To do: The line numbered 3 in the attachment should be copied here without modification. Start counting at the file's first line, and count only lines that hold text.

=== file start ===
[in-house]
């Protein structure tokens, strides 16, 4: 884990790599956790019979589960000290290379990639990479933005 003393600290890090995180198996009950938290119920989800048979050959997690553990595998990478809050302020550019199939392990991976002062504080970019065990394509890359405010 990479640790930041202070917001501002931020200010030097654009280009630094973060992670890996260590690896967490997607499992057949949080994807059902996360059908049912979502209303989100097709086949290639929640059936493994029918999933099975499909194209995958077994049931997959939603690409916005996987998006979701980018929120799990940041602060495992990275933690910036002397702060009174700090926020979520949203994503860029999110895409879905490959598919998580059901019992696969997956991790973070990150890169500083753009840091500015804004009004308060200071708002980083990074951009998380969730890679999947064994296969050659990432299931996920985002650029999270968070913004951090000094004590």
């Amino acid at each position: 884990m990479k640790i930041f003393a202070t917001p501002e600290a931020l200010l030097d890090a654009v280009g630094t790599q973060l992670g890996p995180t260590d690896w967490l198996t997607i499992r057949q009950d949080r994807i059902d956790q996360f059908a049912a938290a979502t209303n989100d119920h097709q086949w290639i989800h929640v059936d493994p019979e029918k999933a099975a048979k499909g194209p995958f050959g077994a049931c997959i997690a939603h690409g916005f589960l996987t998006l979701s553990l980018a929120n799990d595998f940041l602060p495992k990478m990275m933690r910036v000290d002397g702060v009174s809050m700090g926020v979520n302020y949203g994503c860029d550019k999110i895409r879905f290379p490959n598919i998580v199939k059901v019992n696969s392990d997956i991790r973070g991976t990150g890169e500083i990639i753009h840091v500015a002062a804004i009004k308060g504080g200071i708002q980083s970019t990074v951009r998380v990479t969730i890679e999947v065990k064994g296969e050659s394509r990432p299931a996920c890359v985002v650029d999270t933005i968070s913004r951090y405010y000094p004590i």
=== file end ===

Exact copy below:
């Amino acid at each position: 884990m990479k640790i930041f003393a202070t917001p501002e600290a931020l200010l030097d890090a654009v280009g630094t790599q973060l992670g890996p995180t260590d690896w967490l198996t997607i499992r057949q009950d949080r994807i059902d956790q996360f059908a049912a938290a979502t209303n989100d119920h097709q086949w290639i989800h929640v059936d493994p019979e029918k999933a099975a048979k499909g194209p995958f050959g077994a049931c997959i997690a939603h690409g916005f589960l996987t998006l979701s553990l980018a929120n799990d595998f940041l602060p495992k990478m990275m933690r910036v000290d002397g702060v009174s809050m700090g926020v979520n302020y949203g994503c860029d550019k999110i895409r879905f290379p490959n598919i998580v199939k059901v019992n696969s392990d997956i991790r973070g991976t990150g890169e500083i990639i753009h840091v500015a002062a804004i009004k308060g504080g200071i708002q980083s970019t990074v951009r998380v990479t969730i890679e999947v065990k064994g296969e050659s394509r990432p299931a996920c890359v985002v650029d999270t933005i968070s913004r951090y405010y000094p004590i």